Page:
A “Virtual” Tour of The Back to Backs – part 8



A Virtual Tour of the Back to Backs – part 8

Maybe you think that this room looks a little “nicer” than we were expecting for these tiny back-to-back houses. Well of course, we are actually in the back room of the house that John Wilmore originally built for his family. It’s larger than in most back to back houses and this one even has an Inglenook fireplace – something you wouldn’t normally find in a back-to-back.

Over in the corner by the door we came in through there is a scullery that is attached to the back to the original house. It even has a small sink that, although there is no piped water or drains, would have made food preparation and clearing up afterwards easier.

If you look at the walls you may think that it has been wallpapered. However, this is not the case. Up until 1836 there has been a tax on printed or pattered wallpaper for over a hundred years which had risen to as much as the equivalent of four pounds per square metre. So, anyone decorating a room back then would have stencilled the pattern onto plain paper or directly onto the walls. This pattern was quite common in London, however this is a rare example in Birmingham which was discovered in one of the other rooms that we will visit.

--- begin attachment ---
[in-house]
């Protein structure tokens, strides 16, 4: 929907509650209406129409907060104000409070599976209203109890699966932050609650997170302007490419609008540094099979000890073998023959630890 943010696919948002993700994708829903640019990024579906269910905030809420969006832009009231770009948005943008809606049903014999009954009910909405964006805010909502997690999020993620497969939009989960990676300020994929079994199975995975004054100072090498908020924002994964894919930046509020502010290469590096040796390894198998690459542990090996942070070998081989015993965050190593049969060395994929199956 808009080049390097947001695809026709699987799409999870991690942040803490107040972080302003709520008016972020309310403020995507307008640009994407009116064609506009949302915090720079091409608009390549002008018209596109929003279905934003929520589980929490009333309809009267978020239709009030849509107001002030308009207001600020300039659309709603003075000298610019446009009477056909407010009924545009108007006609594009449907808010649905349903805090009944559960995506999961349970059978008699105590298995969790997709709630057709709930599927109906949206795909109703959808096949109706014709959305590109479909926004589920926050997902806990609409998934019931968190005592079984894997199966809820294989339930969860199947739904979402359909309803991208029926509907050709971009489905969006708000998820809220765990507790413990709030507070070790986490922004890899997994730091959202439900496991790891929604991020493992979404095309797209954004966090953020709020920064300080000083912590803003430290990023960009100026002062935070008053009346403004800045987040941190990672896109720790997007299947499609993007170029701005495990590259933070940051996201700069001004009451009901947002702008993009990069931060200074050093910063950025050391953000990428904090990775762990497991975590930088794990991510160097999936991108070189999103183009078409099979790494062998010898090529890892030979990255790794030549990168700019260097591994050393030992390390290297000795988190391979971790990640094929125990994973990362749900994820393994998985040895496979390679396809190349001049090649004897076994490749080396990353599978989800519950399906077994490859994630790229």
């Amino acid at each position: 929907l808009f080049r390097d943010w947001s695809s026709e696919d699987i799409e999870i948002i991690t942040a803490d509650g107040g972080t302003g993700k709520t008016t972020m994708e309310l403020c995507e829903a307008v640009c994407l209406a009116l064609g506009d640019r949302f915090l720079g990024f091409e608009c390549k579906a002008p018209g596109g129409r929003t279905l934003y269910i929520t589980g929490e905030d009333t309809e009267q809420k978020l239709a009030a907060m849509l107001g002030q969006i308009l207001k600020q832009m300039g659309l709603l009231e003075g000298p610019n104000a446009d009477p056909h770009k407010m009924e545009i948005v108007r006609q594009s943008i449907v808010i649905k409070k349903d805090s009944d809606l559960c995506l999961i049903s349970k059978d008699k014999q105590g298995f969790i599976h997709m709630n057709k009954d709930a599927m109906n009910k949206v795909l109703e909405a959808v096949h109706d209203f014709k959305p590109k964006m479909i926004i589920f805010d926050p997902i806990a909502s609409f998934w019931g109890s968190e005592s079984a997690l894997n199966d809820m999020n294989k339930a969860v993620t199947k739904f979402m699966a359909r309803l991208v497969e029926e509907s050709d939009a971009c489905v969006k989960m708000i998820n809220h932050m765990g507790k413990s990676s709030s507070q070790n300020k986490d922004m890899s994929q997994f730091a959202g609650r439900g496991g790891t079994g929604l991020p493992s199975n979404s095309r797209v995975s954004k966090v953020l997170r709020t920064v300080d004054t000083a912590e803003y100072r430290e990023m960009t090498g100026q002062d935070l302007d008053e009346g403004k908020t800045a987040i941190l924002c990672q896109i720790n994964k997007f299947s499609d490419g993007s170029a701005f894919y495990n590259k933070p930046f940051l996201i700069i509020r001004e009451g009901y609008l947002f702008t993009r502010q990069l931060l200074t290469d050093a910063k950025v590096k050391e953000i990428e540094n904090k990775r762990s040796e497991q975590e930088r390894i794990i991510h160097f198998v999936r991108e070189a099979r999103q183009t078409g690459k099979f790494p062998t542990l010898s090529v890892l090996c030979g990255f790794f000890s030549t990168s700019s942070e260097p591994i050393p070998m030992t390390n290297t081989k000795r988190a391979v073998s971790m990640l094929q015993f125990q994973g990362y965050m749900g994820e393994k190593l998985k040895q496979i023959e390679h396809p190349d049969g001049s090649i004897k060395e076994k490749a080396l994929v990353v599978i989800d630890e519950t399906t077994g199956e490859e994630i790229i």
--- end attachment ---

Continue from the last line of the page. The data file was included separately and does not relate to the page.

But we have another job for Adelaide to do. If you look at the fireplace you’ll see it was not a cooking range. It is just an elaborate hearth. Every day Adelaide would go with her mother to the markets at the Bull Ring, buy some meat & vegetables and return home to prepare the meal. But there is not an oven to cook it in, so very often Adelaide would take the pot to the local bakers where the ovens are still hot. She’d return later and collect the cooked meal. Slow cooking – nothing’s new is it?

The Levy’s ground floor with the Inglenook on the far wall


The Levy’s Scullery


The stencilling on the walls in the Levy’s ground floor room


The fireplace in the inglenook
Close-up of the stencilled walls